Wanted: Homes needing repair
One charity needs help finding people in need.
It may sound strange, but Rebuilding Together Shawnee, a group that helps homeowners repair and rehabilitate their homes, is struggling to find more people to help. While the organization has the funding and plenty of volunteers, successfully repairing seven homes last year, finding people to help this year has been surprisingly difficult.
Paul Arnhold, spokesperson for the group, said it has five homes it is planning to work on for the organization’s spring projects on National Rebuilding Day in April. But the group would like to work on as many as 10 homes this spring and needs more applicants.
“I guess that’s really our current battle, and it’s surprising,” Arnhold said. “We’ve gotten funding. I think if you’d asked us all back in 2007 when this started, ‘What do you think is going to be our biggest challenge?’ I would have definitely said funding. But it’s really been getting in touch and reaching those homeowners.”
Finding the homes sooner rather than later is necessary so the group can meet with the homeowners and adequately plan for what needs to be done.
To apply for assistance from the organization, applicants must own their home and have homeowners insurance. They must also provide proof of the gross income for each person residing in the home. Homes are selected on a case-by-case basis.
Arnhold said the group had been working to get out in the community in different ways, finding some homes through Shawnee’s codes department and the county’s appraisal office. He said the group might have been relying too heavily on its Web site, rebuildingtogethershawnee.org, as a source of applicants.
“We’re all so focused on hitting people through the Internet and those kind of means, but a lot of the folks we’ve helped have been elderly and don’t really use the Internet, or are low income and don’t really have access to a computer,” Arnhold said.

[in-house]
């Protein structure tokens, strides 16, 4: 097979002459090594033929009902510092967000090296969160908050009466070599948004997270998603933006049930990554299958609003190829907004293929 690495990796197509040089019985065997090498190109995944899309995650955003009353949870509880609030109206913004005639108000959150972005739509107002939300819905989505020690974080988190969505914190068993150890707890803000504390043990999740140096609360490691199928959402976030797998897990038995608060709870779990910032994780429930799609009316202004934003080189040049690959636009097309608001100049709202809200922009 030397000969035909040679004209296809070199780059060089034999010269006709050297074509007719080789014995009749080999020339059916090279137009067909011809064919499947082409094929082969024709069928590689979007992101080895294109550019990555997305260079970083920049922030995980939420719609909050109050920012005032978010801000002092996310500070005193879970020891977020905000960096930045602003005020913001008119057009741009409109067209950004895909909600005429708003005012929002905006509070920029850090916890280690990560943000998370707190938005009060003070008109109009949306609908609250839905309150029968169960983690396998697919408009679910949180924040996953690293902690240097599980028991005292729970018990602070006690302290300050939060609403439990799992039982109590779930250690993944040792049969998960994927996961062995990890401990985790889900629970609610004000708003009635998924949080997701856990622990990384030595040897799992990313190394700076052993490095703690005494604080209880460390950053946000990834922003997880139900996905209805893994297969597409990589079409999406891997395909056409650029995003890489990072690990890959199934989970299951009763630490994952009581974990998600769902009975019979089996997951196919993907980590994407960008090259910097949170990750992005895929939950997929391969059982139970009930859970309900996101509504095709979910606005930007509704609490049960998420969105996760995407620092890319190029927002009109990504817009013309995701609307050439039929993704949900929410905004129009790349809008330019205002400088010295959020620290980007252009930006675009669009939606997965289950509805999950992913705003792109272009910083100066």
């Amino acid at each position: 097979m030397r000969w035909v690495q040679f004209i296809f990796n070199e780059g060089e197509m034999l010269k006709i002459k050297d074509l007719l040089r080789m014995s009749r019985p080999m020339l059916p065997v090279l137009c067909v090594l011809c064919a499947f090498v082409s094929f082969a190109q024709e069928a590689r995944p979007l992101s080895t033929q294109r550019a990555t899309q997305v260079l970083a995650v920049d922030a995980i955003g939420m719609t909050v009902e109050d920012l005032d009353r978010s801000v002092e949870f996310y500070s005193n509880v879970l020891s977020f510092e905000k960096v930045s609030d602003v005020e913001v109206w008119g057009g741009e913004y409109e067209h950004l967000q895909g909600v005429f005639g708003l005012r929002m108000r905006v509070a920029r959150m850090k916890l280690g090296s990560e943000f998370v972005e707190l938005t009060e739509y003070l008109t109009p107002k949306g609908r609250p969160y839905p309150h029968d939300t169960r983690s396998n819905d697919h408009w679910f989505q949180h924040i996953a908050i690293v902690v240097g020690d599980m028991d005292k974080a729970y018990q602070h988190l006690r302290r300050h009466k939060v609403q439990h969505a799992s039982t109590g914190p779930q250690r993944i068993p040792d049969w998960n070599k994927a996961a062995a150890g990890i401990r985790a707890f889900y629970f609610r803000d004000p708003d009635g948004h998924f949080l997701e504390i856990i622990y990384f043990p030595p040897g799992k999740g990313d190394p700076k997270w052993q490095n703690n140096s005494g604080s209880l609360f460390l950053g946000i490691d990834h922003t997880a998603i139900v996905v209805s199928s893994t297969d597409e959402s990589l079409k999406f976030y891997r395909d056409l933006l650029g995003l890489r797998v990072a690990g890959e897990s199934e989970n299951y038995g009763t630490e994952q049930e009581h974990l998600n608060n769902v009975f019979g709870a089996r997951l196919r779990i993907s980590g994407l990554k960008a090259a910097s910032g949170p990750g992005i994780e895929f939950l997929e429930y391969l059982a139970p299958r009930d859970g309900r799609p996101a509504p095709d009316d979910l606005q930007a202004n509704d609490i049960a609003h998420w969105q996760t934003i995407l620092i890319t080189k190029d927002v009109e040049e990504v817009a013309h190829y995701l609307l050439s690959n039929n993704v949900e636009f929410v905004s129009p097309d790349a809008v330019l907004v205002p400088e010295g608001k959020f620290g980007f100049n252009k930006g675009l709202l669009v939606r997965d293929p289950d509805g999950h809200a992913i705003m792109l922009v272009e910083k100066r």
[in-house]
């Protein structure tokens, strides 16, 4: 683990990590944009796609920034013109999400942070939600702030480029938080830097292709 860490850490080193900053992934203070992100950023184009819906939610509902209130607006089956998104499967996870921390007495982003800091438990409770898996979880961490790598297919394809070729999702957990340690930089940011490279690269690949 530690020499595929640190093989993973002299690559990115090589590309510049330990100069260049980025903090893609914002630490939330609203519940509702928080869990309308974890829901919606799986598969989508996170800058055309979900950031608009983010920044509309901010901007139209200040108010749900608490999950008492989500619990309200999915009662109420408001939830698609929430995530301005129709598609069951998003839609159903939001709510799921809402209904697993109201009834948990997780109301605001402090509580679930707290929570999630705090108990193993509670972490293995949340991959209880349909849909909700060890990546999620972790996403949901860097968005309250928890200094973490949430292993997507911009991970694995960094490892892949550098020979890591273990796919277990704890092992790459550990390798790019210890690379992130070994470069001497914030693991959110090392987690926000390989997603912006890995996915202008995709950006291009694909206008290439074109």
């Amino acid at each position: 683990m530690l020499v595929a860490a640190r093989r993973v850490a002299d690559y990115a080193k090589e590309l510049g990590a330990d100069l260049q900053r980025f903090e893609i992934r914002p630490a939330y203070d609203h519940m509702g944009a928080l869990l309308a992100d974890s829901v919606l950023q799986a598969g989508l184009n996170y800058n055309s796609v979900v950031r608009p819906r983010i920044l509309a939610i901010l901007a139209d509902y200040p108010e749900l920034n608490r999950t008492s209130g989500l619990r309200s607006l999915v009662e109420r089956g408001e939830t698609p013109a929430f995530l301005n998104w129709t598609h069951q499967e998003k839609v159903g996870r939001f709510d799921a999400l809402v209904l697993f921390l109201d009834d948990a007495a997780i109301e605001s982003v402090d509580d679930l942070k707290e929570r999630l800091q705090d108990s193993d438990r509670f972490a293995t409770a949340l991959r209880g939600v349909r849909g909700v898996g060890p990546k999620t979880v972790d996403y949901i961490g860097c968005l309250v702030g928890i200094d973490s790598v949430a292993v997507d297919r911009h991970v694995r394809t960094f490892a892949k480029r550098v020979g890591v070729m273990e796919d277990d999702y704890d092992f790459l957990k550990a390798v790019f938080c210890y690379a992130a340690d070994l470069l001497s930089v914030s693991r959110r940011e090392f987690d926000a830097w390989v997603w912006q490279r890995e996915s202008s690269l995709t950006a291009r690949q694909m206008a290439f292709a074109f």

That’s why the group is turning to more grass-roots efforts, most recently sending letters to clergy of local churches, asking if anyone in their congregations might need home repair assistance.
One factor that may help the organization with visibility and awareness is it’s new office in downtown Shawnee. The space serves as a home for the group’s board meetings and storage for brochures and files. The group also has needed storage for its in-kind donations of items like lumber and paint.
“This really allows us long-term to take more of those type of items in,” Arnhold said, explaining that previously, the organization has had to store donations in people’s garages or homes. “We’ve now got a secure and approved space to store rather than taking up someone’s personal storage space.”
But the important factor, given the group’s current predicament, is to have a bigger presence within the city.
“People seeing our logo and seeing our name, that helps us,” Arnhold said.
Though the applicants may be lacking, Arnhold said it’s not yet time for Rebuilding Together to branch out beyond Shawnee, which the organization plans to do once it is better established.
“I think our team feels like there’s still a number of people in Shawnee that are in need — not that we’ll ever be done working in Shawnee,” Arnhold said. “And long-term we will start spreading out into Johnson County. But we’re concentrating on getting us up and running a couple more years before branching out.”
Rebuilding Together Shawnee can be contacted at 248-2802.